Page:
Monuments of Maryland, Part 3
Michael Myers‘ son Thomas Jefferson Myers apparently became quite wealthy as a miller in Buckeystown, a historic community several miles upriver from Michael’s farm near Creagerstown. Evidence of his wealth can be found in this entry for the US Census of 1850 (just months before Thomas’ death).What evidence, you may ask. First, note the figure “11,000” outlined in red. This represents the dollar value of the householder’s real estate. It is a very high figure indeed by 1850 standards, probably the value of a thriving grain mill, plus a substantial home. By contrast, note that the other four “millers” on the page, including two heads of household, own no real estate. This suggests to me that they all were Thomas’ employees. In addition, the “Slave Schedule” of the same census shows that Thomas owned nine slaves, six of whom were younger than eleven years(!)
Another hint at the family’s wealth are the rather exotic names of Thomas’ children, especially his only known son. A great many male children of the early 1800s were named after a central figure in the American Revolution, including another ancestor we saw in an earlier post. It is significant that Thomas Jefferson was still living, and the Revolutionary War a vivid memory, when his two namesakes of interest, Myers and Brown, were born. But Thomas J Myers’ son, Talleyrand Desaix Myers (1846-1929), is quite another matter. Below is the final inscription on the massive Myers monument in Frederick. It appears on the large upper face, opposite from the family name “MYERS.”His namesakes, Charles Maurice de Talleyrand-Périgord and Louis Charles Antoine Desaix, were central figures in the French Revolution and its aftermath, an ocean away from rural Maryland, and a half-century in the past by the time of this child’s birth. Hardly household words in America, then or now. It would seem that “TJ” Myers must have been well-educated and/or intellectually inclined.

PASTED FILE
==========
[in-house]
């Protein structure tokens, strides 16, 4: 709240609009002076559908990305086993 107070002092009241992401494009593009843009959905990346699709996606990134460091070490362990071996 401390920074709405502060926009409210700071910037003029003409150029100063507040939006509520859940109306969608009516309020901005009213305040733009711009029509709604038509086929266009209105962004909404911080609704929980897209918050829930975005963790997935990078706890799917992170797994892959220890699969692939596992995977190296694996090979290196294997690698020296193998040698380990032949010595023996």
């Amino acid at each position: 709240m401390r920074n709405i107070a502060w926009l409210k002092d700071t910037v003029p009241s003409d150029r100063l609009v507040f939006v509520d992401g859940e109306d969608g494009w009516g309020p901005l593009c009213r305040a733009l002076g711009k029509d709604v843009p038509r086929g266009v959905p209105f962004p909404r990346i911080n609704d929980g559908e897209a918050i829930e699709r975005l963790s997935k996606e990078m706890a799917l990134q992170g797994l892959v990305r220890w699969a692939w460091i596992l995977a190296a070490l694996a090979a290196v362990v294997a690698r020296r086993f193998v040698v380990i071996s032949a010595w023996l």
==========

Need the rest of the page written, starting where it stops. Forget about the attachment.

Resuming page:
This certainly was true of his son Talleyrand, who attended medical school in Philadelphia and enjoyed a long career as a naval physician. It appears he was in medical school during the Civil War, and was spared the necessity of choosing sides. His wife is named in other documents as Mary Brown. Presumably, Mary must be what the “M” on the inscription stands for, and Brown was her maiden name. This is corroborated by the middle name of Talleyrand’s son, Desaix Brown Myers (1882-1962).
From that point, we enter a repeating loop, as one of Desaix’s sons was Desaix Brown Myers II (1914-1992), and then there was Desaix B Myers III (“Terry”), who is living today, and well-known in academic and government circles as a published author, Foreign Service official, and currently professor of Foreign Policy at the National Defense University in Washington, DC. I have not had the pleasure of meeting Terry yet, but cousin Paula Howell took advantage of my failure to make it to our planned meeting in Frederick to meet with Terry at his office in Washington.